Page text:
Francis rolled it to the backyard by himself. What his plans for the drum were, not even he knew, other than that it reminded him of the giant dome from his old playground. Kids congregated at the swings, tether ball court, or monkey bars, but Francis, a thin child with full lips, felt pulled to the solitude of the dome. A one-guy only hideout painted terra-cotta, like a life-sized flowerpot toppled over. He would situate himself in the center, curl into a half moon, or stretch his body from one end to the other. There he lived in peace during recess and lunch. He liked how the voices of other children became muted, and meaningless, when inside the dome.
He set the oil drum at the center of the coop where both ends would be unobstructed and visible, and to finish the job, tossed a handful of feed inside.
The hens didn’t take to the drum, which they found rather ominous. They loosened the dirt with their beaks and feet while pushing the drum away. It didn’t budge. Amused by their behavior, Francis moved the drum flush against the fence for the hens. As soon as he did, they rushed to forage the softened ground that had been revealed. The damn drum had been blocking their sweet spot.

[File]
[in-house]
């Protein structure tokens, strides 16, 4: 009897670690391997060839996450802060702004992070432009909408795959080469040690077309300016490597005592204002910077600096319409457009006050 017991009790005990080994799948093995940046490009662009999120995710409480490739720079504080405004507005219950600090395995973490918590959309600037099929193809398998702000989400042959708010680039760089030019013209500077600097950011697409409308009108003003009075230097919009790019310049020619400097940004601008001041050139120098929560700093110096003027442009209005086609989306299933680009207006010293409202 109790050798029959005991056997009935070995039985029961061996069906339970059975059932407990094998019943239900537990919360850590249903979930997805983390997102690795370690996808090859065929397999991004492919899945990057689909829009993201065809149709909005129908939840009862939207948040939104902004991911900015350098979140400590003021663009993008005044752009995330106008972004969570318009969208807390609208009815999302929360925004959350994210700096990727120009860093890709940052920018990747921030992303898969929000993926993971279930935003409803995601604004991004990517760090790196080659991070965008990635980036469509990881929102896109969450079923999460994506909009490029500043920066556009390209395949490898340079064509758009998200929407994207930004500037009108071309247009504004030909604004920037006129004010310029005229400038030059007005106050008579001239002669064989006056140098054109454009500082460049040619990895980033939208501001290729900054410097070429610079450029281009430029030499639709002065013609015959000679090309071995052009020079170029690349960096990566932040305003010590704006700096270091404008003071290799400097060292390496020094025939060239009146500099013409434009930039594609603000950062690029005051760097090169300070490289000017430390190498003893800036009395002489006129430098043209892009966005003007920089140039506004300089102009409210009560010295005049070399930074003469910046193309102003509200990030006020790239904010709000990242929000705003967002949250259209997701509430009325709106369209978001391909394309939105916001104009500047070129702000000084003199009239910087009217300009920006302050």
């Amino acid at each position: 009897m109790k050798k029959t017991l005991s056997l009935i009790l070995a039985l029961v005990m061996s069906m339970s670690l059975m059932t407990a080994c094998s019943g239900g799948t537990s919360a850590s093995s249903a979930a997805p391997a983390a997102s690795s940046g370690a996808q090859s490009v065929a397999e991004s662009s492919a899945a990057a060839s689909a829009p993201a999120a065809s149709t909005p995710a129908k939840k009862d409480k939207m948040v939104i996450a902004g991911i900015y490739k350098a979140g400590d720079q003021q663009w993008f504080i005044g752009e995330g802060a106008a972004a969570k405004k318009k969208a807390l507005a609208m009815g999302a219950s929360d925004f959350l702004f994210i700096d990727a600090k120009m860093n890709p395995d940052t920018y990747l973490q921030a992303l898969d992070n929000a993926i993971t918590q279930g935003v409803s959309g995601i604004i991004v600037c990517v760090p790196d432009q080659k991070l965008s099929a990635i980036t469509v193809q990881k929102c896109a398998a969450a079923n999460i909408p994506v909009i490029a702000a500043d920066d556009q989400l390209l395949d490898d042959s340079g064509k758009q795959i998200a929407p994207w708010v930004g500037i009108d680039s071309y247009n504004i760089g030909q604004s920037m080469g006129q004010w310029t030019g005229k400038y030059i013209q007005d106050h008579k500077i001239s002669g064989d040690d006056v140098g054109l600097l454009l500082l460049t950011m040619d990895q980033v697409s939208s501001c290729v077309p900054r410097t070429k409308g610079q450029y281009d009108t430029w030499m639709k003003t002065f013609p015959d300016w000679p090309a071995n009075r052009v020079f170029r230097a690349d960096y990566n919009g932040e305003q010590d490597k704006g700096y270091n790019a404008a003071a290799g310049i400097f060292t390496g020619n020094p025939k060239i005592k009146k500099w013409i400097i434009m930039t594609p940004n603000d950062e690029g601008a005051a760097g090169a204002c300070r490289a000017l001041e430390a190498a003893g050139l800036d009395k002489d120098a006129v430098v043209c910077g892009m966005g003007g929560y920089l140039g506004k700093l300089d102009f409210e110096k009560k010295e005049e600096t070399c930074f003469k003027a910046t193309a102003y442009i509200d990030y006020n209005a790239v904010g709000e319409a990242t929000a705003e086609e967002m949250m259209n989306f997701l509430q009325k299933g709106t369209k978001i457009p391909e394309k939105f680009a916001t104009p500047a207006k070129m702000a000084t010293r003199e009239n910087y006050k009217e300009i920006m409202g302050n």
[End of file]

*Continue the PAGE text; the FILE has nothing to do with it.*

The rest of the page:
For one week the rain poured and the yard soon became a marshland. Francis had a hard time getting his hens to walk the muddy grounds for exercise. He fussed, picked up juicy worms for them, and spent mornings with his arm down the egg door visiting with each hen. They stayed inside the coop sulking, shedding their plumage, and stinking up the stalls with droppings. “You spoil your girls,” his mother said. No eggs that week.
Finally, Francis had had enough and went to get Junior, who would be dropped into the coop to send the hens squawking onto the grounds. But he was nowhere to be seen. Francis searched the neighborhood without any leads, returning home soaked and exhausted. Cold rain fell relentlessly. He began to prepare for the worst: Junior hit by a car, mauled by a neighbor’s pit bull, lost. Then he heard a sound, nearly undetectable, under the rainfall: a lonesome cooing.
There Junior stood preening himself, rather innocuously, inside the belly of the drum. He seemed surprised he was needed and acted snappy when Francis tried to grab him. The rooster flapped his wings and struck with his beak, just missing Francis’s thumb.
“Bite me and it’s over, vato,” he said, but backed off.
The tiny black eyes flashed triumphantly then closed shut, as if mesmerized by the beating of the rain.
The cockpit stood at the center of the Santiagos’ backyard, gleaming with a new layer of red dirt, which maintained the smooth appearance of the circle. Francis noticed the piles of crushed feathers swept outside the perimeter.
“It’s in their nature to fight,” Old Tomás said glancing at his son Elian. He petted a fat rooster under his arm. “And it’s a tradition.” The rooster bore a resemblance to Old Tomás, supporting a proud, hefty midsection. Had his own face, Francis wondered, morphed over time into a chicken’s?